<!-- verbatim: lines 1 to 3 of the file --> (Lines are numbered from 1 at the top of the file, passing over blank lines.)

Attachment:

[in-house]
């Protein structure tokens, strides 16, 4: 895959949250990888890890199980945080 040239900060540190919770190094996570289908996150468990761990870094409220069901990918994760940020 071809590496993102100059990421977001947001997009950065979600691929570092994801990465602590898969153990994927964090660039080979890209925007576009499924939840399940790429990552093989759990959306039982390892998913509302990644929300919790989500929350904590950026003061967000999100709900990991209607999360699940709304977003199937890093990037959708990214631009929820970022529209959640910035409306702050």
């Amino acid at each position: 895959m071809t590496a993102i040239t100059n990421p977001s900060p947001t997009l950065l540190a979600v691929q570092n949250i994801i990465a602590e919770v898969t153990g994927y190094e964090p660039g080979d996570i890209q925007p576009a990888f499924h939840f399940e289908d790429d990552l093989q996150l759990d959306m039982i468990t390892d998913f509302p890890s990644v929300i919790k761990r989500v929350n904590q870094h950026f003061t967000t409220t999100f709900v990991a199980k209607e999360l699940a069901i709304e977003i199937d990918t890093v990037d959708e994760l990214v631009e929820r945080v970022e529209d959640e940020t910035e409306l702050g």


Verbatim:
[in-house]
């Protein structure tokens, strides 16, 4: 895959949250990888890890199980945080 040239900060540190919770190094996570289908996150468990761990870094409220069901990918994760940020 071809590496993102100059990421977001947001997009950065979600691929570092994801990465602590898969153990994927964090660039080979890209925007576009499924939840399940790429990552093989759990959306039982390892998913509302990644929300919790989500929350904590950026003061967000999100709900990991209607999360699940709304977003199937890093990037959708990214631009929820970022529209959640910035409306702050």
């Amino acid at each position: 895959m071809t590496a993102i040239t100059n990421p977001s900060p947001t997009l950065l540190a979600v691929q570092n949250i994801i990465a602590e919770v898969t153990g994927y190094e964090p660039g080979d996570i890209q925007p576009a990888f499924h939840f399940e289908d790429d990552l093989q996150l759990d959306m039982i468990t390892d998913f509302p890890s990644v929300i919790k761990r989500v929350n904590q870094h950026f003061t967000t409220t999100f709900v990991a199980k209607e999360l699940a069901i709304e977003i199937d990918t890093v990037d959708e994760l990214v631009e929820r945080v970022e529209d959640e940020t910035e409306l702050g």